Bush administration revisits spying game

Expulsions: It looks like an effort to move U.S.-Russian relations to a post-Cold War basis.

March 26, 2001

THE SUDDEN departure of two Russian diplomats followed by U.S. orders for four to leave now and 46 more by July sounds like nostalgia for the Cold War.

The administration hints that it is the opposite, a unilateral move for a new relationship. But first, Russia is retaliating in kind.

Reportedly, Russian intelligence operations in this country receded after the breakup of the Soviet Union in 1991, but expanded when former spy Vladimir Putin became president.

There has been a lot of spying, both ways. The FBI counterspy Robert Hanssen was arrested as a longtime Soviet-Russian mole. He was identified by secret Russian documents that some counterpart must have brought over. Two Russian diplomats recently defected, leading to the suspicion they had been spies and been turned.

Russia convicted an American arms dealer, Edmond Pope, of espionage, then pardoned him. Last month, the Russians arrested an American graduate student, John Edward Tobin, on drug charges and called him a spy in training.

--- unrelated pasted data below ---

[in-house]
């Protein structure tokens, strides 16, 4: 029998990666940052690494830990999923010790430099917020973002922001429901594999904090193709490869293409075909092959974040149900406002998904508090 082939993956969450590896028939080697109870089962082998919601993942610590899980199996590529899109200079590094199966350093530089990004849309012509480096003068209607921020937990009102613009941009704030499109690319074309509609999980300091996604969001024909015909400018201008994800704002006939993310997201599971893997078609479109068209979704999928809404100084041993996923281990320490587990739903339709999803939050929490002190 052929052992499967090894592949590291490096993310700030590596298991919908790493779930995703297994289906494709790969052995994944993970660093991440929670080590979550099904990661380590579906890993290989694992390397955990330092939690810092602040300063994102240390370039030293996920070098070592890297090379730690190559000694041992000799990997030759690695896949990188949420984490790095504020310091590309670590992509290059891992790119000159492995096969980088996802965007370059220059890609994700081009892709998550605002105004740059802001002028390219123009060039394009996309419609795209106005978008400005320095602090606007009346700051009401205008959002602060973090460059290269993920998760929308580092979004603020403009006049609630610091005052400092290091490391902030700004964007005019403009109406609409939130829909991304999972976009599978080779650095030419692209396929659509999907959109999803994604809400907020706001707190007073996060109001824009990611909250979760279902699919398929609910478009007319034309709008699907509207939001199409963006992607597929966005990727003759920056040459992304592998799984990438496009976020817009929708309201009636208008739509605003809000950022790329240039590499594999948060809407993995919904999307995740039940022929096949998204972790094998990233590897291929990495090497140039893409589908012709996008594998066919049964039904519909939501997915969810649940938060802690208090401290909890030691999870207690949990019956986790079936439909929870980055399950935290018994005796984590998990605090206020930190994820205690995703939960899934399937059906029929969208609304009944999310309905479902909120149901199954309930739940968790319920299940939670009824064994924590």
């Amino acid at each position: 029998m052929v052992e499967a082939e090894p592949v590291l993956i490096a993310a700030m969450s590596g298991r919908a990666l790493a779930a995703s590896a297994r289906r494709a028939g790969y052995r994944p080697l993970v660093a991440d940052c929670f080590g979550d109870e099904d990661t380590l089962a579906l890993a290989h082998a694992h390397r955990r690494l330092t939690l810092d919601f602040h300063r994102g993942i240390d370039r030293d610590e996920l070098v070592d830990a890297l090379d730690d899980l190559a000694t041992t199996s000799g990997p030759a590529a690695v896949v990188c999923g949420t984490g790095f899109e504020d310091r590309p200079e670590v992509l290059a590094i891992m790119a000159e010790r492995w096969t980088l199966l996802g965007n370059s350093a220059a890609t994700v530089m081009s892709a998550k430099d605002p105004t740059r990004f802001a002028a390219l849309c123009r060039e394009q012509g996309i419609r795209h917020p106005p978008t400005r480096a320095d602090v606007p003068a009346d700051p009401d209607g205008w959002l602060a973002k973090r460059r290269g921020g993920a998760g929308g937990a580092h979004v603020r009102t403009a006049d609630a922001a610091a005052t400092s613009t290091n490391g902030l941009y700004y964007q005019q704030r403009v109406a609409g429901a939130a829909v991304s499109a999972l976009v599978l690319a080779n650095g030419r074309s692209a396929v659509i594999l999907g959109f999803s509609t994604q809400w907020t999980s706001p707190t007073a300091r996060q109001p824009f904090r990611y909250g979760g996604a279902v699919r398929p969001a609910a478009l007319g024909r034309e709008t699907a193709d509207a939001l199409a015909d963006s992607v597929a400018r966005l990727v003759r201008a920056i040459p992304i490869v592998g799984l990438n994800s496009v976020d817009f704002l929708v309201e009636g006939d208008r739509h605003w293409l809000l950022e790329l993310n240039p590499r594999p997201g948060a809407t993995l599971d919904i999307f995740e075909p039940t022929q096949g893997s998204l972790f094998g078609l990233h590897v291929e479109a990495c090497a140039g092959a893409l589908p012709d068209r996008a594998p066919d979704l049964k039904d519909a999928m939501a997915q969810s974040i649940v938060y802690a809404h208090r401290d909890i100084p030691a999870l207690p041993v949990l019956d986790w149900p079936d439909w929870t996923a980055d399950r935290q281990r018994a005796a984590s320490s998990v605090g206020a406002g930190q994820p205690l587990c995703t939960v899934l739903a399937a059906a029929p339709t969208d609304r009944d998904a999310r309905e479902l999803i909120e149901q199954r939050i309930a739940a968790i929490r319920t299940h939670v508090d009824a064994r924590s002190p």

Bulgaria just sent three Russian diplomats packing. Poland kicked out nine last year. A Russian diplomat was caught in 1999 listening to former Secretary of State Madeleine Albright from a bug in the State Department.

All of which raises the question of what the spying is for. Technical means have superceded much of the human work. Troop deployments are photographed from space. Audio eavesdropping is ubiquitous.

The United States presumably has a big lead on the technical side. So a reciprocal reduction of human intelligence would penalize Russia.

If it is a matter of fathoming the other side's intentions, public debate in Washington provides the best information. And Moscow is more open than it used to be.

The Bush administration appears not to want to regard Russia as "the other" superpower. That implied putdown offends President Putin and old Cold Warriors in his military and intelligence establishments.

Actually, helping Russia evolve into a stable, free-market democracy and good world citizen -- if possible -- is among the paramount interests of the United States. Russia's ability to aid or undermine U.S. objectives is enormous. Its weaponry remains dangerous in its own hands, a menace in others'.

The U.S.-Russian relationship is probably never going to be spy-free. A diplomatic follow-up to these expulsions should attempt to convince Mr. Putin that the object is not to revert to the Cold War, but to get past it.

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